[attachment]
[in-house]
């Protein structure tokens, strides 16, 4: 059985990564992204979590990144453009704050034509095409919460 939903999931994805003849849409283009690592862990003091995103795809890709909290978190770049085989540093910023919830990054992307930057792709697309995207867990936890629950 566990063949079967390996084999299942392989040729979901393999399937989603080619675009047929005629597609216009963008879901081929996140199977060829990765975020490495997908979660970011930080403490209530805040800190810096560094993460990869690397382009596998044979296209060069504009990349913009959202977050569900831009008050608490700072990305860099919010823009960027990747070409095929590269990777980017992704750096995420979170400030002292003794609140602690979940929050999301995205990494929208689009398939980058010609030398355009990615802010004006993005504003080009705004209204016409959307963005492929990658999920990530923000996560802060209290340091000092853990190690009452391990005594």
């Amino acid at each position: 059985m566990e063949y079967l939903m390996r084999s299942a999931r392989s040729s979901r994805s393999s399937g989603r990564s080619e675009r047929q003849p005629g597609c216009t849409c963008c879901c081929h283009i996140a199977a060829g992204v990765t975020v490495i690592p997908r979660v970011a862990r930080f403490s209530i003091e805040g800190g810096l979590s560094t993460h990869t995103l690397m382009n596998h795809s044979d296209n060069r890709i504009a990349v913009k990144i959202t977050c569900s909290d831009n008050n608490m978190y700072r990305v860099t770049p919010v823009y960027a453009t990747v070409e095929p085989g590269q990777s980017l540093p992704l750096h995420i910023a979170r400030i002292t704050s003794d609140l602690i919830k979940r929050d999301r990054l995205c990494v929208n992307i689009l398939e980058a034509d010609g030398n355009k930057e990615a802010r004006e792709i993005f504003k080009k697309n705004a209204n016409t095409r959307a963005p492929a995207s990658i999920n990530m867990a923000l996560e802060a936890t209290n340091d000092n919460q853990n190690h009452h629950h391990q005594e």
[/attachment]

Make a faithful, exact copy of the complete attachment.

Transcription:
[in-house]
């Protein structure tokens, strides 16, 4: 059985990564992204979590990144453009704050034509095409919460 939903999931994805003849849409283009690592862990003091995103795809890709909290978190770049085989540093910023919830990054992307930057792709697309995207867990936890629950 566990063949079967390996084999299942392989040729979901393999399937989603080619675009047929005629597609216009963008879901081929996140199977060829990765975020490495997908979660970011930080403490209530805040800190810096560094993460990869690397382009596998044979296209060069504009990349913009959202977050569900831009008050608490700072990305860099919010823009960027990747070409095929590269990777980017992704750096995420979170400030002292003794609140602690979940929050999301995205990494929208689009398939980058010609030398355009990615802010004006993005504003080009705004209204016409959307963005492929990658999920990530923000996560802060209290340091000092853990190690009452391990005594």
């Amino acid at each position: 059985m566990e063949y079967l939903m390996r084999s299942a999931r392989s040729s979901r994805s393999s399937g989603r990564s080619e675009r047929q003849p005629g597609c216009t849409c963008c879901c081929h283009i996140a199977a060829g992204v990765t975020v490495i690592p997908r979660v970011a862990r930080f403490s209530i003091e805040g800190g810096l979590s560094t993460h990869t995103l690397m382009n596998h795809s044979d296209n060069r890709i504009a990349v913009k990144i959202t977050c569900s909290d831009n008050n608490m978190y700072r990305v860099t770049p919010v823009y960027a453009t990747v070409e095929p085989g590269q990777s980017l540093p992704l750096h995420i910023a979170r400030i002292t704050s003794d609140l602690i919830k979940r929050d999301r990054l995205c990494v929208n992307i689009l398939e980058a034509d010609g030398n355009k930057e990615a802010r004006e792709i993005f504003k080009k697309n705004a209204n016409t095409r959307a963005p492929a995207s990658i999920n990530m867990a923000l996560e802060a936890t209290n340091d000092n919460q853990n190690h009452h629950h391990q005594e």